A recent study suggests that overuse injuries are more common among young athletes who specialize in an individual sport, such as gymnastics, tennis, and dance, compared to those who focus on a single team sport.
In addition, according to the study, published in The Physician and Sportsmedicine, acute injuries from a single traumatic event were more common in athletes whose single sport was a team sport, especially football, cheerleading, and soccer.
“Kids in an individual sports usually start specializing at a younger age than those in team sports, and individual sport athletes tend to spend more hours per week training, which might explain why we see a greater proportion of overuse injuries among these athletes,” said senior author Cynthia LaBella, MD, medical director of the Institute for Sports Medicine at Ann & Robert H. Lurie Children’s Hospital of Chicago and Associate Professor at Northwestern University Feinberg School of Medicine, in a media release.
LaBella and her team enrolled 1,109 athletes, ages 7-18, in the study, which aimed to determine whether sports specialization and injury patterns vary by sports type, according to the study’s abstract.
Among the athletes in the study, 313 reported participating in a single sport and training in that sport more than 8 months of the year. Sports with the highest proportion of single-sport-specialized athletes were tennis, gymnastics, and dance. These three sports also had the highest rate of serious overuse injury. The youngest age of sports specialization was seen in gymnastics (8.9 years), dance (10.8 years), and soccer (10.9 years).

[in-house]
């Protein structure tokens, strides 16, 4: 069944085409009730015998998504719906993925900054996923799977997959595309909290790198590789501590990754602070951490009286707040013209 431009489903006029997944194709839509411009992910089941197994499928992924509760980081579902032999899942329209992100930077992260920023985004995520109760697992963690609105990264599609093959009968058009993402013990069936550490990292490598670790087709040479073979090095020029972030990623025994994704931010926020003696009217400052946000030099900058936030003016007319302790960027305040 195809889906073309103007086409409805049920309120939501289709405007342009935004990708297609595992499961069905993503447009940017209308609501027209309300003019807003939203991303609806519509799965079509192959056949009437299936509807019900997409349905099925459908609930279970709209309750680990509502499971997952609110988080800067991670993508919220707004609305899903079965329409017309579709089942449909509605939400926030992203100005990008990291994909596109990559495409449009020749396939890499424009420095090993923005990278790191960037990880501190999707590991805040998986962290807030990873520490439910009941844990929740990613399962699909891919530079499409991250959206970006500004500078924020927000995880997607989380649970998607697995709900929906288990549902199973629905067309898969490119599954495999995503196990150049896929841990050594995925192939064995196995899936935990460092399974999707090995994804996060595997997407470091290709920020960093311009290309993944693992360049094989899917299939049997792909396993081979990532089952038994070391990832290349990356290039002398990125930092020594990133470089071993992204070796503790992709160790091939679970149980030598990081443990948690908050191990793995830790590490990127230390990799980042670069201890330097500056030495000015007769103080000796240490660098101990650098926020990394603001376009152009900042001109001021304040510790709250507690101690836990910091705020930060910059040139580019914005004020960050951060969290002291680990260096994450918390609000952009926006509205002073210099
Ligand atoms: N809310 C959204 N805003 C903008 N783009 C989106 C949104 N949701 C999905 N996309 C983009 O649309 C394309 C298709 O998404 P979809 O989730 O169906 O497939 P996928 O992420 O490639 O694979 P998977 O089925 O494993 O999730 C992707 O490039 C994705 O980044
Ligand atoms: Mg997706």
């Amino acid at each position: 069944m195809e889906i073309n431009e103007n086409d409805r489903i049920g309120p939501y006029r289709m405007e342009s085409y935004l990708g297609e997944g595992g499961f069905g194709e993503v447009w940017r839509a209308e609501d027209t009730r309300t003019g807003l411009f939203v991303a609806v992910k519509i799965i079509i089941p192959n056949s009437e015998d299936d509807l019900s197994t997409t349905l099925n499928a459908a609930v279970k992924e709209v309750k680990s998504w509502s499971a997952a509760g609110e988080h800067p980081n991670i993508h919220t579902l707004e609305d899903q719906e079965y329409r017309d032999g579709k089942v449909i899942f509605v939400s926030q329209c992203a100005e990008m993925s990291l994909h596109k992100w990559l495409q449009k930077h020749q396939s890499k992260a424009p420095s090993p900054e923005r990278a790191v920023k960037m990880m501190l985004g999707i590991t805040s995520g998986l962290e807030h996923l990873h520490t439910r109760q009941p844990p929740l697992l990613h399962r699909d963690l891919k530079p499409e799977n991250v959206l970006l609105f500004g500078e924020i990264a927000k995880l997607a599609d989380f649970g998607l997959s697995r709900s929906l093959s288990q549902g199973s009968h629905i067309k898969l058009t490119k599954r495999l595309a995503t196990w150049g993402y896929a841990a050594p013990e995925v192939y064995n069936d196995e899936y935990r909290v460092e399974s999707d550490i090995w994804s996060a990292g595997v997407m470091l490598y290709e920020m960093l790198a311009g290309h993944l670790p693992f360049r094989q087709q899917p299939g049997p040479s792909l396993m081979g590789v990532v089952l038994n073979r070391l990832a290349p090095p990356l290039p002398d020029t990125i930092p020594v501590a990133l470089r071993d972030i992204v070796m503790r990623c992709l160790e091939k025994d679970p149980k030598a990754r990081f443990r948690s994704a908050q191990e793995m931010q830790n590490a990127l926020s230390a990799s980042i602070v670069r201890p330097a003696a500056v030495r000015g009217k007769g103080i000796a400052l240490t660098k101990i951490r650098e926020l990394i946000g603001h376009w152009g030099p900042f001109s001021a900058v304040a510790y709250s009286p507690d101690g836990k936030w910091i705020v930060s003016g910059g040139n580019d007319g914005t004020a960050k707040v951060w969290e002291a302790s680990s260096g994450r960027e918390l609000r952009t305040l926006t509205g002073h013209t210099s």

“Better understanding of the relationships between sports specialization and injury risk can help us design more effective injury prevention strategies,” LaBella states in the release.
“For example, we know from previous studies that neuromuscular training may help to improve motor skills and performance while decreasing risk for injury among athletes specializing in a single sport. Our data suggest that young athletes specializing in individual sports may reap the greatest benefits from this sort of preventive neuromuscular training.”
[Source(s): Ann & Robert H. Lurie Children’s Hospital of Chicago, Science Daily]